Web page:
NORAD maintains general perturbation element sets on all resident space objects. These element sets are periodically refined so as to maintain a reasonable prediction capability on all space objects. In turn, these element sets are provided to users. The purpose of this report is to provide the user with a means of propagating these element sets in time to obtain a position and velocity of the space object.
The most important point to be noted is that not just any prediction model will suffice. The NORAD element sets are "mean" values obtained by removing periodic variations in a particular way. In order to obtain good predictions, these periodic variations must be reconstructed (by the prediction model) in exactly the same way they were removed by NORAD. Hence, inputting NORAD element sets into a different model (even though the model may be more accurate or even a numerical integrator) will result in degraded predictions. The NORAD element sets must be used with one of the models described in this report in order to retain maximum prediction accuracy.
Over a quarter century ago, the United States Department of Defense (DoD) released the equations and source code used to predict satellite positions through SpaceTrack Report Number 3 (STR#3). Because the DoD's two-line element sets (TLEs) were the only source of orbital data, widely available through NASA, this code became commonplace among users needing accurate results. However, end users made code changes to correct the implementation of the equations and to handle rare cases encountered in operations. These changes migrated into numerous new versions and compiled programs outside the DoD. Changes made to the original STR#3 code have not been released in a comprehensive form to the public, so the code available to the public no longer matches the code used by DoD to produce the TLEs. Fortunately, independent efforts, technical papers, and source code enabled us to synthesize a non-proprietary version which we believe is up-to-date and accurate. This paper provides source code, test cases, results, and analysis of a version of SGP4 theory designed to be highly compatible with recent DoD versions.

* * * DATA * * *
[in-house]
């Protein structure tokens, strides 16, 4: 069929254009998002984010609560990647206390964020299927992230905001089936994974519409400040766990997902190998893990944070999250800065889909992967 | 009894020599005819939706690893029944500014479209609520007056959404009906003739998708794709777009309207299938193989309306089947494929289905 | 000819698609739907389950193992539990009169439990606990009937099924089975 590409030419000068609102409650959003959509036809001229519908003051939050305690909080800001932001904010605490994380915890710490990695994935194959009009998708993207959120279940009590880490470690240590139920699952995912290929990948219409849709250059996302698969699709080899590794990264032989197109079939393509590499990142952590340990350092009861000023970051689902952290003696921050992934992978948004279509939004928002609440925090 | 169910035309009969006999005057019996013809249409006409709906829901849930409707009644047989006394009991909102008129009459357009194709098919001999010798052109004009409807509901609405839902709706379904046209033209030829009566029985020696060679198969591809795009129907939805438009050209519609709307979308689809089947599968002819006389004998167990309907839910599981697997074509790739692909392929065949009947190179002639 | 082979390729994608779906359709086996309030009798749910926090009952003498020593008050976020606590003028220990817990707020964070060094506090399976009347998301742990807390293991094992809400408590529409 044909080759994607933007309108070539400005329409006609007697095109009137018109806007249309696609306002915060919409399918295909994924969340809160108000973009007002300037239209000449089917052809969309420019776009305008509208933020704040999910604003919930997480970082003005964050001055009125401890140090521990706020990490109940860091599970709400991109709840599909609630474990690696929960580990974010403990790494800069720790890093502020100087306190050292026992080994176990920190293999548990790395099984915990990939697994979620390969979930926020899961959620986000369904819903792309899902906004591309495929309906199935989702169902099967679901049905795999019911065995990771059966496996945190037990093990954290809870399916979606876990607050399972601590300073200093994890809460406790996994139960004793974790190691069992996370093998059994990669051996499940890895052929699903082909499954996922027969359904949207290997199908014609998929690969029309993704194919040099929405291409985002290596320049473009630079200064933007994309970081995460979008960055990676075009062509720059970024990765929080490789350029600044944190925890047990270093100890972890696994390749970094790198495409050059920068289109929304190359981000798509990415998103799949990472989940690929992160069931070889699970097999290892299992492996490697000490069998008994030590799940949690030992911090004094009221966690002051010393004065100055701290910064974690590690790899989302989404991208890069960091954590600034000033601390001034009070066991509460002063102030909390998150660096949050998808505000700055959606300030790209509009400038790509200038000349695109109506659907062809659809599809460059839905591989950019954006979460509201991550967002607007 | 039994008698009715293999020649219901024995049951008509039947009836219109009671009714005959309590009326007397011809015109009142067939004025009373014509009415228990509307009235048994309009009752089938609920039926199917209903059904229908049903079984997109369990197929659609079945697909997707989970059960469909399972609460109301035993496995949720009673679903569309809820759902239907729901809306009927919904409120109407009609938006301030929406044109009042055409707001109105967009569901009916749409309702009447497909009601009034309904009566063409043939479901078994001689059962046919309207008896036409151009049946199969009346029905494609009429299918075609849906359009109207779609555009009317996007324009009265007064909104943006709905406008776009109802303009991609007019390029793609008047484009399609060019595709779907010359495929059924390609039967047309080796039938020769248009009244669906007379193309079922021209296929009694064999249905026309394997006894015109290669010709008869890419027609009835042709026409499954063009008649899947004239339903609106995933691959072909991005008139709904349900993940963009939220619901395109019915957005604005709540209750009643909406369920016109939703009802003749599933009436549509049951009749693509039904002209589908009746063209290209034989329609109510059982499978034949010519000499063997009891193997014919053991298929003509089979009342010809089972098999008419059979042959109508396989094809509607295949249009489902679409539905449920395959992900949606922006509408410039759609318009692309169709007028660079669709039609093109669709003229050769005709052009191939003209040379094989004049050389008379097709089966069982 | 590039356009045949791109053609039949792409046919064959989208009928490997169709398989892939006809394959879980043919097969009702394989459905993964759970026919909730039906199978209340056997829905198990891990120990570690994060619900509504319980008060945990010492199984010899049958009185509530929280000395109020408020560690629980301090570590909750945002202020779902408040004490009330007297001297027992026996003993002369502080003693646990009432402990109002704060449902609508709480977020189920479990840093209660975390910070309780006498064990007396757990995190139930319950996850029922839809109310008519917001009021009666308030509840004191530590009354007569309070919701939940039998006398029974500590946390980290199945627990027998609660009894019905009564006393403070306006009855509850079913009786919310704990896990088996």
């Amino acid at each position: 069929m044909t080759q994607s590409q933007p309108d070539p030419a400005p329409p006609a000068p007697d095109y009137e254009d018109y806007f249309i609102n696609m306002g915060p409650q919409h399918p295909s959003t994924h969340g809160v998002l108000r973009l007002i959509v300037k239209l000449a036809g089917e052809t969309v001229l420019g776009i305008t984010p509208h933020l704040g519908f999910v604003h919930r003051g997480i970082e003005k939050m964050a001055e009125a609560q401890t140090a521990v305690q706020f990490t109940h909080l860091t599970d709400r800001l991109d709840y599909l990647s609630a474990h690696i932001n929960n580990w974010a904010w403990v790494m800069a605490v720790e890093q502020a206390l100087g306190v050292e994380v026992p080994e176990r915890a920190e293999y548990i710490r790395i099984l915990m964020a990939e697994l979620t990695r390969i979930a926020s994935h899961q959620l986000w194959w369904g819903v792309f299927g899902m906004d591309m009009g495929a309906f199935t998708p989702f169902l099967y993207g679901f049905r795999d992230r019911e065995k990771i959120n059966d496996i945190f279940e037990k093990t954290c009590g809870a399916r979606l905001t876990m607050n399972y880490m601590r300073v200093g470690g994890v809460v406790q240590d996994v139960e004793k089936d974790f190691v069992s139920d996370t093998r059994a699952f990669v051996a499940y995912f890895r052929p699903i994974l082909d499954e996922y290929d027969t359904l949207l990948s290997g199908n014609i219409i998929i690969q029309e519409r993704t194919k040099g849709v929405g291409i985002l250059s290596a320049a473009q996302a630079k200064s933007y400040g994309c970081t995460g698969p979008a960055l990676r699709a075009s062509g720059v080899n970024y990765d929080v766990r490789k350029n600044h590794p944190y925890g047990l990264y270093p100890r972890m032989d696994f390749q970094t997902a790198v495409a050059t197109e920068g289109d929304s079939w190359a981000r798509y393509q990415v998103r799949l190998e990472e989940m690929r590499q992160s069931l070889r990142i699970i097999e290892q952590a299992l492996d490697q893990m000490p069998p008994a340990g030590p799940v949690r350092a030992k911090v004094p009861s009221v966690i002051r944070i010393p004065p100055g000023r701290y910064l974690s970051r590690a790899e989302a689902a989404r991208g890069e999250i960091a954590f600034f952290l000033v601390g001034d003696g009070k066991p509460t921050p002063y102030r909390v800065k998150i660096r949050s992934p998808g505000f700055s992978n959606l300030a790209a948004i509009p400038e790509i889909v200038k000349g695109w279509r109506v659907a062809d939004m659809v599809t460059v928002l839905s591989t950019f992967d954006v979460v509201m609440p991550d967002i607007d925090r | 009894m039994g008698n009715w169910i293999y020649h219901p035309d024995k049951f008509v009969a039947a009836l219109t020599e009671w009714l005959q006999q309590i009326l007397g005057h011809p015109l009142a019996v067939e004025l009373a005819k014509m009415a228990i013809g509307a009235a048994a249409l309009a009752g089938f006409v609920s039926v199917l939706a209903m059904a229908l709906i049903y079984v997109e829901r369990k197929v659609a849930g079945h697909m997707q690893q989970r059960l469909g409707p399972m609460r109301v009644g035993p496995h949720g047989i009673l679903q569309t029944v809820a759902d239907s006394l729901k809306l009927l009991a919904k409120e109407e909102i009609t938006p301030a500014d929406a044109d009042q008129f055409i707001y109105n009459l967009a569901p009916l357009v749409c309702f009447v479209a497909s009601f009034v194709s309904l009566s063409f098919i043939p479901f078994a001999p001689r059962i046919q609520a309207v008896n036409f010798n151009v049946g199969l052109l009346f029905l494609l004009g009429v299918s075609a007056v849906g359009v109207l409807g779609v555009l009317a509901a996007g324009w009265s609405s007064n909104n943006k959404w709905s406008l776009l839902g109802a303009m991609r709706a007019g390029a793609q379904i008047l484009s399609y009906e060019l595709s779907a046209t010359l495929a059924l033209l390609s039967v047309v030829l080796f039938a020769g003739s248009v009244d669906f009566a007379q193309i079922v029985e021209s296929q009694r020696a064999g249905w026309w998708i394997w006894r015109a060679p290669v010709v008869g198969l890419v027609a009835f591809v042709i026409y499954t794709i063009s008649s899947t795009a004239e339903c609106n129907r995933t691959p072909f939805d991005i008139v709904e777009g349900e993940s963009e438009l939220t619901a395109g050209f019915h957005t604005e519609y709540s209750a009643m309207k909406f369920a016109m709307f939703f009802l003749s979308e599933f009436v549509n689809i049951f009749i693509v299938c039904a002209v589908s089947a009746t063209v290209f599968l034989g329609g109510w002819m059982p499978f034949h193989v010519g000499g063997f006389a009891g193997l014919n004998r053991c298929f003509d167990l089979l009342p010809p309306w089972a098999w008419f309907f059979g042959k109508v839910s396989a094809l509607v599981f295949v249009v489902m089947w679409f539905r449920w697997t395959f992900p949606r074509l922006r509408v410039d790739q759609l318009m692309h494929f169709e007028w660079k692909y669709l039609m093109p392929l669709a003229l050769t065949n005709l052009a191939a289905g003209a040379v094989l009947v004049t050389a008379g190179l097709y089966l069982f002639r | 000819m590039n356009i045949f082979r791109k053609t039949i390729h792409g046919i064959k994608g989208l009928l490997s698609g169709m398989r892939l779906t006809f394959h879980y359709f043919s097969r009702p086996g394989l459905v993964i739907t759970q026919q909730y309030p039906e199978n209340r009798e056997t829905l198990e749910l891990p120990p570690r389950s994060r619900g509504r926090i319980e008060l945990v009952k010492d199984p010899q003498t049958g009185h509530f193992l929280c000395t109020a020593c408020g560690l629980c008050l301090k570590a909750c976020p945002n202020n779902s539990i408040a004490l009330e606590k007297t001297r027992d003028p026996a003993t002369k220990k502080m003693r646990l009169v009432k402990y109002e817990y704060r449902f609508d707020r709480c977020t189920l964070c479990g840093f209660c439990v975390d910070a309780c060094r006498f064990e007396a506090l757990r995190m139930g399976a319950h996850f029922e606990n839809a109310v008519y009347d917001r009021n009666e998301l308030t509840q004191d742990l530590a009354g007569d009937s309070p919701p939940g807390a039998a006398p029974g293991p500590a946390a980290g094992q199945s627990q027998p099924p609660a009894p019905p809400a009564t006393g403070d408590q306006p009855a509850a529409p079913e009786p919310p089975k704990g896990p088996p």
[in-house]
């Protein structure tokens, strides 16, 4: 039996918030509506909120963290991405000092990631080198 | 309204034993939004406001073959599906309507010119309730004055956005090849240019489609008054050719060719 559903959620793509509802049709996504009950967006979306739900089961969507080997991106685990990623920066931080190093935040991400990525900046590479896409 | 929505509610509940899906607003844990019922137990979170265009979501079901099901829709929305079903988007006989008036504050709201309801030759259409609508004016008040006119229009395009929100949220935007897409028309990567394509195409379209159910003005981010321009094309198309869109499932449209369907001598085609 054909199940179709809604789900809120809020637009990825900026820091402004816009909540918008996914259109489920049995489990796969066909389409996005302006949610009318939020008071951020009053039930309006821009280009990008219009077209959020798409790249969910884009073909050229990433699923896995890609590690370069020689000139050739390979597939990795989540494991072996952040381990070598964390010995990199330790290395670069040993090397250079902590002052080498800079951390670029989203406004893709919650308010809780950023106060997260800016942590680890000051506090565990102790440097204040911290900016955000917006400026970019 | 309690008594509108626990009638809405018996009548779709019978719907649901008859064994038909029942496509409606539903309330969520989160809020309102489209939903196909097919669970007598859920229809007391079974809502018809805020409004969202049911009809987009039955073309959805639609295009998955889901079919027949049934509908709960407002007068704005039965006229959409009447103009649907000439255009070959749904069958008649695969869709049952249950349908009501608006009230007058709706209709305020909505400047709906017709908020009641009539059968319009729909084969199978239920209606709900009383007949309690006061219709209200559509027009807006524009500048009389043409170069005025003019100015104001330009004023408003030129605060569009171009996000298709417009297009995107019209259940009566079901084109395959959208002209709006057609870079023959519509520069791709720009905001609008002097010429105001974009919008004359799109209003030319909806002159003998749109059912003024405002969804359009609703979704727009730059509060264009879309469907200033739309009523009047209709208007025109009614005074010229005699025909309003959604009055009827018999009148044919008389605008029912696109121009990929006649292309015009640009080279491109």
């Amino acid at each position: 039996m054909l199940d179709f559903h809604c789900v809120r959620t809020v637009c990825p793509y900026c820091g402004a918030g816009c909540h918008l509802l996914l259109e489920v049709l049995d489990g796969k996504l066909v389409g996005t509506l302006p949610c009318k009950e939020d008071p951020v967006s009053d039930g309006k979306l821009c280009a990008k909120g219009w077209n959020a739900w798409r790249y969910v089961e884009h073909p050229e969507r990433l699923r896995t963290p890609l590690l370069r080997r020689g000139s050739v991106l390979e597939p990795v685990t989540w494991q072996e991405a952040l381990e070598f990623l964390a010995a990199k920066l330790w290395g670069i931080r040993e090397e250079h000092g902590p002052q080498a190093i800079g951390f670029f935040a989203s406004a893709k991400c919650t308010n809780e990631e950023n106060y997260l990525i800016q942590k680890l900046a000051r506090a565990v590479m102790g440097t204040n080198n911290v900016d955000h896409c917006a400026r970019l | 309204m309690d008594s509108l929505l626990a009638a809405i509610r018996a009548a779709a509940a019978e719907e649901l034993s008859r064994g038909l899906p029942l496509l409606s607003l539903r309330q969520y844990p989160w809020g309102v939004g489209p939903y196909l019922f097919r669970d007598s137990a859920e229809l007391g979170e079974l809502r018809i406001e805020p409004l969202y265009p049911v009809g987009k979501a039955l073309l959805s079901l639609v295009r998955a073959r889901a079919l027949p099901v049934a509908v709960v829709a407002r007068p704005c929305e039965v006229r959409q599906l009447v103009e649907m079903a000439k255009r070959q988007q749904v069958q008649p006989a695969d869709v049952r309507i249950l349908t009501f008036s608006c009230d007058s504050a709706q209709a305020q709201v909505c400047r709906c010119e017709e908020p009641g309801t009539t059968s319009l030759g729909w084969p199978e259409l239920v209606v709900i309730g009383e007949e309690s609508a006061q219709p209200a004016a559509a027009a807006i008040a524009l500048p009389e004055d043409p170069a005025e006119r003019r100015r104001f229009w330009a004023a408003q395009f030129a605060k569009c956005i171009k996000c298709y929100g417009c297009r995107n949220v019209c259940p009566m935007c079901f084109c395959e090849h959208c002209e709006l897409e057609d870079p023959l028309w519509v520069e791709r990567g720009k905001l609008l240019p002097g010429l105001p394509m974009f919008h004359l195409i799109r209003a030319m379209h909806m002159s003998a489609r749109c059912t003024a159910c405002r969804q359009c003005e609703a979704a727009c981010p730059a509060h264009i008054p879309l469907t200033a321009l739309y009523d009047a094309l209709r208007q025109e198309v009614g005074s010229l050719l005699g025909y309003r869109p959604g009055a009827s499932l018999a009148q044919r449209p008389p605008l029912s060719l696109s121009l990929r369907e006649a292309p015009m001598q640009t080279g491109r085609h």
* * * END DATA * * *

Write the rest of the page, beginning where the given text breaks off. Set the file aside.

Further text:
The SPACEWARN Bulletin is intended to serve as an international communication mechanism for the rapid distribution of information on satellites and space probes. The material it contains is based on guidelines in "COSPAR Guide to Rocket and Satellite Information and Data Exchange," COSPAR Transactions #8, December 1972, and various Committee on Space Research (COSPAR) resolutions.
The Space Report ("JSR") is issued about once a week. It describes all space launches, including both piloted missions and automated satellites.